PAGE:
Keep your eyes peeled for item number 6 on the agenda for NICE’s AGM, which kicks off today at 2pm BST. It’s “to receive Sir Ian Kennedy’s report: ‘Appraising the value of innovation & other benefits—a short study for NICE.’
A short study for NICE—that makes it sound rather friendly, doesn’t it, as if Sir Ian Kennedy (professor of health law, ethics and policy of University College London) was doing the agency a favor. Maybe he is. After all, it was NICE which commissioned this ‘independent study’ into the red-hot question of how it assesses value, and whether its methodologies take into account a sufficiently broad definition thereof, back in January.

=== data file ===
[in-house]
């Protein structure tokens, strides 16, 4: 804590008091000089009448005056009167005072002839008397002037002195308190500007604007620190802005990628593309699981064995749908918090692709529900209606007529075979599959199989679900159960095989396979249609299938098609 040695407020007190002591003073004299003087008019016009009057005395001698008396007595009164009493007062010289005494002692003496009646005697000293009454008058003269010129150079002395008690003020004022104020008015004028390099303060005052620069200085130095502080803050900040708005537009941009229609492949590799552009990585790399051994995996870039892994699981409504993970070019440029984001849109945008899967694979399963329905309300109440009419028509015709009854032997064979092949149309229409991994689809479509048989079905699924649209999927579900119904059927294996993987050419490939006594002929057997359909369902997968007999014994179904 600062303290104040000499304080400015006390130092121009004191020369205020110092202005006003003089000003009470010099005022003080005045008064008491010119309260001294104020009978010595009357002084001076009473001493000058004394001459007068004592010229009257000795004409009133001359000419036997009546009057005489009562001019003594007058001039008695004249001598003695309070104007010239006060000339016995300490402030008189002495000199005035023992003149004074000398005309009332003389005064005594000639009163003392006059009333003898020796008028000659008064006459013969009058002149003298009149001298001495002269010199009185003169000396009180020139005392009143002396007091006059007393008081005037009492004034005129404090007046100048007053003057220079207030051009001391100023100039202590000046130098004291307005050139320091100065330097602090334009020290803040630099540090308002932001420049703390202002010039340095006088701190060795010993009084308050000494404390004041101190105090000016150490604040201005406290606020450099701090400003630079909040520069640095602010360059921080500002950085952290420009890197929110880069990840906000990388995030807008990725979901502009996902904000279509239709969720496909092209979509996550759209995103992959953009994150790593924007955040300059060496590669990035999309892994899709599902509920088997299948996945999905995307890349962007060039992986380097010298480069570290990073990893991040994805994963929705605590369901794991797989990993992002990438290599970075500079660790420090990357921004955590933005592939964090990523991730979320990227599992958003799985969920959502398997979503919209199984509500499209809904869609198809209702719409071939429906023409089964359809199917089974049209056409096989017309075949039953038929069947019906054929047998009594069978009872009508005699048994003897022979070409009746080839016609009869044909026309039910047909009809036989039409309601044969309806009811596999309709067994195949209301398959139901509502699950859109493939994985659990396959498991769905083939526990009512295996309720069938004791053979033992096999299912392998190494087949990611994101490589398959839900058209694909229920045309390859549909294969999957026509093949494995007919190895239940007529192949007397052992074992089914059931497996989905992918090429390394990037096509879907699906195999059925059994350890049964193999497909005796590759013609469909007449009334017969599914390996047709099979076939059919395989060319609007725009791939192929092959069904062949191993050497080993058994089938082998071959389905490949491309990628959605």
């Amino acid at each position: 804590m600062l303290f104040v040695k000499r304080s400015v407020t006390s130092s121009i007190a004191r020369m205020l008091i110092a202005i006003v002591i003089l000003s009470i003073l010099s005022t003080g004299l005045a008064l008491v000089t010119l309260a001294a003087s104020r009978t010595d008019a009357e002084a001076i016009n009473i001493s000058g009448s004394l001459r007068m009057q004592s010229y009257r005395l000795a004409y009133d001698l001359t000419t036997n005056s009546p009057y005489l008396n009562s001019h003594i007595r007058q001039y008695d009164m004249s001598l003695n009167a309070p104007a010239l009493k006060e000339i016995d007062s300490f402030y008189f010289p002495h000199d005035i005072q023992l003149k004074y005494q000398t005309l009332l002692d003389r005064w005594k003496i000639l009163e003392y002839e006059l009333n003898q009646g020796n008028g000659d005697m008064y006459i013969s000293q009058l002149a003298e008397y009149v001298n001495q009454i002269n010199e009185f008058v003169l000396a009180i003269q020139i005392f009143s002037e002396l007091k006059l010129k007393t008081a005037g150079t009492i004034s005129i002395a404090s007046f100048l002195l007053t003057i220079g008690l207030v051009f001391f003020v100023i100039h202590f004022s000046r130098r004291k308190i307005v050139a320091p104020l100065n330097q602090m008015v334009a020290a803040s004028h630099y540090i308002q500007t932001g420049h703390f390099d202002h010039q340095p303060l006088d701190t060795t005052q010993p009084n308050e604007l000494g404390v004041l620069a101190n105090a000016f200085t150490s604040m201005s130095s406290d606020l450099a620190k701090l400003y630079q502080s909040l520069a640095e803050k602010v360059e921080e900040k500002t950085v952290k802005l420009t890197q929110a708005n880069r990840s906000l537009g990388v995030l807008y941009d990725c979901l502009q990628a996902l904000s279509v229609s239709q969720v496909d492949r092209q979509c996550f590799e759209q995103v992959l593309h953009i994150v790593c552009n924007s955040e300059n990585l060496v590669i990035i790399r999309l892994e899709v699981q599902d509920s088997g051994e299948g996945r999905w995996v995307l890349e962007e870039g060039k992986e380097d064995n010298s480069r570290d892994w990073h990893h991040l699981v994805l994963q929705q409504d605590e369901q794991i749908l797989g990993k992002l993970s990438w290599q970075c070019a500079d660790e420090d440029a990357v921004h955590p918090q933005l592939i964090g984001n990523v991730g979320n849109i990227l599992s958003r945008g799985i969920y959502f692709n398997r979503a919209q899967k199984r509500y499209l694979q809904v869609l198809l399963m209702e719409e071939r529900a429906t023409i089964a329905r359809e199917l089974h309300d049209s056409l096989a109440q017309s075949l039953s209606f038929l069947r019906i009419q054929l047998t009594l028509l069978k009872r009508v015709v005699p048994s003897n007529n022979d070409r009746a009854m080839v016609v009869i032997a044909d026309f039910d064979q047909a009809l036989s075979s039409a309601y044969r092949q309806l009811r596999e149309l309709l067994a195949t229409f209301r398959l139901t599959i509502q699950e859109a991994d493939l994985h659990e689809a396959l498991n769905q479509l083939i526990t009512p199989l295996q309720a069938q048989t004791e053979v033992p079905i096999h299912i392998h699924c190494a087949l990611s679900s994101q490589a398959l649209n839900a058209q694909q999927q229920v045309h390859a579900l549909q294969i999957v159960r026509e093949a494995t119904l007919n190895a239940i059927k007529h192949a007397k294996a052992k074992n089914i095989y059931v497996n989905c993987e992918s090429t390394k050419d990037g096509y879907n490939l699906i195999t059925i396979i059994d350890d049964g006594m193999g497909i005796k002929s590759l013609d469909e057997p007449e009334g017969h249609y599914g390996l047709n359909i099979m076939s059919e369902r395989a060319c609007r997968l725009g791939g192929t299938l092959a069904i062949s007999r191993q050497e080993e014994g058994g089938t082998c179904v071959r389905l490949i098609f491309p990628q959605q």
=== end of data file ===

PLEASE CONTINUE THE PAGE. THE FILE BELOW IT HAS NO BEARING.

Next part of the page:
Even after just four months of implementation, this supplementary guidance has raised several significant questions. Does the size of the population a drug treats refer to that across all indications, or only that under review? What happens to existing guidance if a drug receives subsequent additional marketing approval? What if two similar drugs are reviewed using this guidance a short time apart—would the first go through and the second be rejected, based on a an ‘alternative treatment’ being available? How should we measure a treatment’s survival gain, using mean or median survival? Should we take into account quality-of-life benefits during that time?